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Old 04-21-2020, 12:07 PM   #7
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I had a friend who was a small plane pilot. He used to say "If you have time to spare, go by air"

Same is true for boats, especially trawlers.

Welcome Aboard.

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Old 04-21-2020, 07:16 PM   #8
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Check out my blog, "grandbankschoices"

Lots of info on refitting etc.

Our 36 has been a blast, some friends just bought one with twin Cummins.
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Old 04-21-2020, 08:34 PM   #9
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Check out my blog, "grandbankschoices"

Lots of info on refitting etc.

Our 36 has been a blast, some friends just bought one with twin Cummins.
Fantastic blog..enjoyed much of it. Thank you!

Looks like y'all having a great time!
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Old 04-21-2020, 08:54 PM   #10
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We have a 1990 GB 32 and love it. But understand that GB owners are somewhat of a cult. Also, you will pay a premium over similar trawlers, but with good reason. GBs were not just very high quality, they were consistently high quality in both structure, fit and finish, and accessories over the entire run of their construction, which cannot be said for very many other brands. Of course, with any older boat, previous maintenance is the most important thing to look at. Be sure to get a good experienced surveyor and and an engine survey as well. It will be the smartest money you will spend. Best case you will walk away from a bad boat and save thousands. Worst case the good survey of the boat you buy still serves as the beginning of your do list, as even a really good survey will have a few recommendations.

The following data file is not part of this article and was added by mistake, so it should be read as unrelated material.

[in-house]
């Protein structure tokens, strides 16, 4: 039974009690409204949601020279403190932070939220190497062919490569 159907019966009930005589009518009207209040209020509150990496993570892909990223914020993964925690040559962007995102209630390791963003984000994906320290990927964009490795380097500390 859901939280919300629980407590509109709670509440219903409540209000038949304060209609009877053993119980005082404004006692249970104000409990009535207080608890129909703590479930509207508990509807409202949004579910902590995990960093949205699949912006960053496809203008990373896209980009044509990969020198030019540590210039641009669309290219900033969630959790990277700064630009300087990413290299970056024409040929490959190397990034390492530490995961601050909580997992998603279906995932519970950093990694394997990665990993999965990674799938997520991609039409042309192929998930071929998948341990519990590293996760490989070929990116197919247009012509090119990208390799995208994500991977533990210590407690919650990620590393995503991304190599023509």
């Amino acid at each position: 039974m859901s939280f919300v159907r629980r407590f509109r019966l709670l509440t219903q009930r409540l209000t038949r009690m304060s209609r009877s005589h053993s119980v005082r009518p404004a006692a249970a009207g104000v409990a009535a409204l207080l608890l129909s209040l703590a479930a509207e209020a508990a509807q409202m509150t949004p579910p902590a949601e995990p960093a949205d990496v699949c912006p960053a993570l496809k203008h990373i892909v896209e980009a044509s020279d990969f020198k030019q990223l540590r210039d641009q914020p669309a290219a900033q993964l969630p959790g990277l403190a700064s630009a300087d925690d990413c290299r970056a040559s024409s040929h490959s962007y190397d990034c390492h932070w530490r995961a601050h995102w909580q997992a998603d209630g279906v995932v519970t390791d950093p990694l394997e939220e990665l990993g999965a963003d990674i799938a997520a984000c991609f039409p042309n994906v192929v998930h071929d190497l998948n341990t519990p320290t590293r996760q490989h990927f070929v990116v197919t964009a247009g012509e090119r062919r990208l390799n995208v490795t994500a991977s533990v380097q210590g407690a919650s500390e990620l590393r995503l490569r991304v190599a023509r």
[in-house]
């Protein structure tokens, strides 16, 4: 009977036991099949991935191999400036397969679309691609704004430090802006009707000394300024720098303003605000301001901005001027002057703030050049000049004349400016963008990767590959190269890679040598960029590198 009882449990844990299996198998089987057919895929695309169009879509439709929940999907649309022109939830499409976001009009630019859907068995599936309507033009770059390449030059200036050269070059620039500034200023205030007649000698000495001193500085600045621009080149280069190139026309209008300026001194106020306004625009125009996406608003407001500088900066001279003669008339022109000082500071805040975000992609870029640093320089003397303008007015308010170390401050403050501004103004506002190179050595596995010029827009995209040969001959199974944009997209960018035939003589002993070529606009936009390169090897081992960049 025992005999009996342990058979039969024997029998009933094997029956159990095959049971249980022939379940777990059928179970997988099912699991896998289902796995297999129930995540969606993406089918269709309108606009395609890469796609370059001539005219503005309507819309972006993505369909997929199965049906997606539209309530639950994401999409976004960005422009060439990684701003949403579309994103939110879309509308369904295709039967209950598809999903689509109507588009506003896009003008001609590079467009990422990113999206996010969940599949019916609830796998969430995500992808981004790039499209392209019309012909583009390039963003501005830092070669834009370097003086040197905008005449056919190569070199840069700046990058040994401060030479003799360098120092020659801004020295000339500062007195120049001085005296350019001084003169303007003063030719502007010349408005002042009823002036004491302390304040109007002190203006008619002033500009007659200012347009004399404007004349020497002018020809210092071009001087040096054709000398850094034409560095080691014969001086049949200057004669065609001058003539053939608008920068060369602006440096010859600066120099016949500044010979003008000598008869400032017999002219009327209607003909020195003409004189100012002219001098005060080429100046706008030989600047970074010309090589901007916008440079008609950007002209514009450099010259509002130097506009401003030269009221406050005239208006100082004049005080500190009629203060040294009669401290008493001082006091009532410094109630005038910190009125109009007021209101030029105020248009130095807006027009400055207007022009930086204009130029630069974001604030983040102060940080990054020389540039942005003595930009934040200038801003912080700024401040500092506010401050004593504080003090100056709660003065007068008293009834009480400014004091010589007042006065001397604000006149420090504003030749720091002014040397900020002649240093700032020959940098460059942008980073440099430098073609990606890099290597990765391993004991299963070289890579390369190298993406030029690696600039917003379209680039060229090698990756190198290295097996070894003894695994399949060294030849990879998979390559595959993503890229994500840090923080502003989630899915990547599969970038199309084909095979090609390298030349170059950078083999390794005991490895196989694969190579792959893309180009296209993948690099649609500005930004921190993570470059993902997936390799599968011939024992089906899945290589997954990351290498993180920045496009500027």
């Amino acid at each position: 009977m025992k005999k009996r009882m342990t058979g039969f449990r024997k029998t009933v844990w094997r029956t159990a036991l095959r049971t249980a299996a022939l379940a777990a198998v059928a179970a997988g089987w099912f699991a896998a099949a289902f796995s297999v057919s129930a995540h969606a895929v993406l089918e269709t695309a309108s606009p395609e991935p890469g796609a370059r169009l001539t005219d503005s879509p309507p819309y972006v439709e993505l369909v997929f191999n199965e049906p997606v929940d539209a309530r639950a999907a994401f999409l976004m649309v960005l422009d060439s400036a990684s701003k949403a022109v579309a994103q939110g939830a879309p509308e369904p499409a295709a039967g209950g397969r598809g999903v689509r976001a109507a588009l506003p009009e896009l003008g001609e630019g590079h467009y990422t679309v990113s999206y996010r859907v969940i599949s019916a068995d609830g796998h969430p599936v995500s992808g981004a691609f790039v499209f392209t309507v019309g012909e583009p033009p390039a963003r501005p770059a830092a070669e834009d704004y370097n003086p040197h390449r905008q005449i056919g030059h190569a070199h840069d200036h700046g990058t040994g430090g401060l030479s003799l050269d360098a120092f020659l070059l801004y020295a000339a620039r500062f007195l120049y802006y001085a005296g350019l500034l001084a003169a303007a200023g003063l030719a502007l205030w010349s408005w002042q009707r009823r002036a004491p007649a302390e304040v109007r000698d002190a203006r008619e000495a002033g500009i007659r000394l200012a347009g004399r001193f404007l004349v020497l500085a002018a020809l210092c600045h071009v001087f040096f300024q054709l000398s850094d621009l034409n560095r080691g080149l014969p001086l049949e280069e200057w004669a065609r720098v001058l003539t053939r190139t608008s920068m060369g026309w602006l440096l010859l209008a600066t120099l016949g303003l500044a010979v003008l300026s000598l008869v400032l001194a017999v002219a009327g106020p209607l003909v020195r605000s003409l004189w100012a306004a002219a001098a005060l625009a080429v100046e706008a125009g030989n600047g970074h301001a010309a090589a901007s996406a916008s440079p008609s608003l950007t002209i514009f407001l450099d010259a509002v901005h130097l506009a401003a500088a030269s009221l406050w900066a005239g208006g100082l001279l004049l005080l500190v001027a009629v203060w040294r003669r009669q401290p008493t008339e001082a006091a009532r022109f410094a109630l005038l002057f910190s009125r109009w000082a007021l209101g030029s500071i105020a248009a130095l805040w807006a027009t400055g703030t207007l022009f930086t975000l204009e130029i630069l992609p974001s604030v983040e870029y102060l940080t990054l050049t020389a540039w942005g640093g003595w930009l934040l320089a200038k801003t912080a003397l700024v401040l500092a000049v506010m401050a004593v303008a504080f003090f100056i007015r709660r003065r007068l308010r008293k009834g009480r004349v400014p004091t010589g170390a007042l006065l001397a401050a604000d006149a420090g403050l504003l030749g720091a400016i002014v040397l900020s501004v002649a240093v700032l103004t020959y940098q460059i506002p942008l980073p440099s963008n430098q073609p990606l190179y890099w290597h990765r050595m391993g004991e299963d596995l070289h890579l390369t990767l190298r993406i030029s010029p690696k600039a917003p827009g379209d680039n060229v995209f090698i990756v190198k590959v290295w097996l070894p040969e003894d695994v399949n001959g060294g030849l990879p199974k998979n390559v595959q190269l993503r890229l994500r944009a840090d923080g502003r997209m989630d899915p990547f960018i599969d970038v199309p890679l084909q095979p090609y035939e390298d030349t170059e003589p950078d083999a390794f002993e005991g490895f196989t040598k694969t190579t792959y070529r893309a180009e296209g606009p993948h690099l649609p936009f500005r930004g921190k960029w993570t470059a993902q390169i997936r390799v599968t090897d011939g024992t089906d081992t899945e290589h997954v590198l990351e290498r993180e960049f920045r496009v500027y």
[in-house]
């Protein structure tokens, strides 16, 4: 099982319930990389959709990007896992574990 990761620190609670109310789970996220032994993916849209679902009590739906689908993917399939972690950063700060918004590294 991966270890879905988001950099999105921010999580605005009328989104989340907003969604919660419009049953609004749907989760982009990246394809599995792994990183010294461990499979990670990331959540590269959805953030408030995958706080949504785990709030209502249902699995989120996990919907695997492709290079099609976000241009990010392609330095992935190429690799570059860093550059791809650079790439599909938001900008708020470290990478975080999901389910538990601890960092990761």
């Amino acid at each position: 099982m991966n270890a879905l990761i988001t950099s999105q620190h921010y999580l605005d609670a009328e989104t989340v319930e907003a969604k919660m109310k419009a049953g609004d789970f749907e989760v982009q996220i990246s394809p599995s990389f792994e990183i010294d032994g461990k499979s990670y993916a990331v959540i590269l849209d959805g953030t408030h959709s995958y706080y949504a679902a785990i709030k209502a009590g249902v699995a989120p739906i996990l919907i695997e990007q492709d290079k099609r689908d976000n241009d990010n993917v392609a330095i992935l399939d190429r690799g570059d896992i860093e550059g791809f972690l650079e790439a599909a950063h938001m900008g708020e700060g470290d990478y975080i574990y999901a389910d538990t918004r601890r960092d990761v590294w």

Enjoy the search and then the new boat,
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Old 04-21-2020, 09:40 PM   #11
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Quote:
Originally Posted by stroutmail View Post
Selling my business, retiring at age 70. Looking to buy 1980-88 single engine diesel Grand Banks 36. In my younger days, I cruised and raced sailboats. Also owned a 38 Express Cruiser. Also in my younger days, I raced automobiles (SCCA and Nascar) Long time private pilot. Recently have been flying my Cub, but days of racing and flying will be giving way to moving at 10 mph on the water.

Trying to gain knowledge about GB 36 and general operation of trawlers for fun cruising and adventures.

Wife is less enthusiastic about boating but I have promised to prepare all the meals. Two cats will be with us..their reaction to be determined.
Itís interesting that our backgrounds are very similar. In my younger days it was sailing. First a Lido 14 and later a Catalina 30. Later, trailerable motor boats to satisfy my fishing and SCUBA addiction. I took up G.A. about 23 years ago and have flown everything from Pressurized twins down to Cessna 150ís. Iím still flying but will be giving it up soon. I bought a GB 42 and am enjoying my slow speed motoring. No regrets about anything.

Welcome to the forum.
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Old 04-21-2020, 11:31 PM   #12
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Quote:
Originally Posted by Choices View Post
Check out my blog, "grandbankschoices"

Lots of info on refitting etc.

Our 36 has been a blast, some friends just bought one with twin Cummins.
I’ll second that, great blog, lots of incredibly useful information. Thanks for sharing, Choices is a beautiful example of a GB
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Old 05-05-2020, 06:24 PM   #13